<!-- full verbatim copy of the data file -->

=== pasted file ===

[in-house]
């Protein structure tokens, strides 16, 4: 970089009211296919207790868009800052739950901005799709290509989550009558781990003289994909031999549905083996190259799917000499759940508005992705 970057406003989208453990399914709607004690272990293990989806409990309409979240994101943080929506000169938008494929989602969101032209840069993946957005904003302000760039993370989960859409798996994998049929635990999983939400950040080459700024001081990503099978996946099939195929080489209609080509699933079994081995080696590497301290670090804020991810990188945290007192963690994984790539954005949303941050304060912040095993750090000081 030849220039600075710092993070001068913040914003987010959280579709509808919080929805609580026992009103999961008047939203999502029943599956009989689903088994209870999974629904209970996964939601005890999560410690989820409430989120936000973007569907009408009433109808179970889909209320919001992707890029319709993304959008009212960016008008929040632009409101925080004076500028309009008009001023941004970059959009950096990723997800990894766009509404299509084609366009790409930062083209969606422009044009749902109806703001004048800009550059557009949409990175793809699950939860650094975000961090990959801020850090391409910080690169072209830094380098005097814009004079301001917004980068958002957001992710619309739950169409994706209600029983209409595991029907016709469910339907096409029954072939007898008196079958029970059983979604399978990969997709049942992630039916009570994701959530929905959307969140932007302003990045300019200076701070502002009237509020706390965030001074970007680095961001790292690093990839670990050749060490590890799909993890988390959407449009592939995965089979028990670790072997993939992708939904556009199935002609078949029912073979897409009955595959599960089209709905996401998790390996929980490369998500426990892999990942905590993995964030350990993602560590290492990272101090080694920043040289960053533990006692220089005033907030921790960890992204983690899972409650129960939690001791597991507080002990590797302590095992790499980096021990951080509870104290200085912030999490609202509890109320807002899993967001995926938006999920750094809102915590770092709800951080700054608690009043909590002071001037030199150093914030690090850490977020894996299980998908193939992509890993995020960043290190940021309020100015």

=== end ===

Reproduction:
[in-house]
């Protein structure tokens, strides 16, 4: 970089009211296919207790868009800052739950901005799709290509989550009558781990003289994909031999549905083996190259799917000499759940508005992705 970057406003989208453990399914709607004690272990293990989806409990309409979240994101943080929506000169938008494929989602969101032209840069993946957005904003302000760039993370989960859409798996994998049929635990999983939400950040080459700024001081990503099978996946099939195929080489209609080509699933079994081995080696590497301290670090804020991810990188945290007192963690994984790539954005949303941050304060912040095993750090000081 030849220039600075710092993070001068913040914003987010959280579709509808919080929805609580026992009103999961008047939203999502029943599956009989689903088994209870999974629904209970996964939601005890999560410690989820409430989120936000973007569907009408009433109808179970889909209320919001992707890029319709993304959008009212960016008008929040632009409101925080004076500028309009008009001023941004970059959009950096990723997800990894766009509404299509084609366009790409930062083209969606422009044009749902109806703001004048800009550059557009949409990175793809699950939860650094975000961090990959801020850090391409910080690169072209830094380098005097814009004079301001917004980068958002957001992710619309739950169409994706209600029983209409595991029907016709469910339907096409029954072939007898008196079958029970059983979604399978990969997709049942992630039916009570994701959530929905959307969140932007302003990045300019200076701070502002009237509020706390965030001074970007680095961001790292690093990839670990050749060490590890799909993890988390959407449009592939995965089979028990670790072997993939992708939904556009199935002609078949029912073979897409009955595959599960089209709905996401998790390996929980490369998500426990892999990942905590993995964030350990993602560590290492990272101090080694920043040289960053533990006692220089005033907030921790960890992204983690899972409650129960939690001791597991507080002990590797302590095992790499980096021990951080509870104290200085912030999490609202509890109320807002899993967001995926938006999920750094809102915590770092709800951080700054608690009043909590002071001037030199150093914030690090850490977020894996299980998908193939992509890993995020960043290190940021309020100015």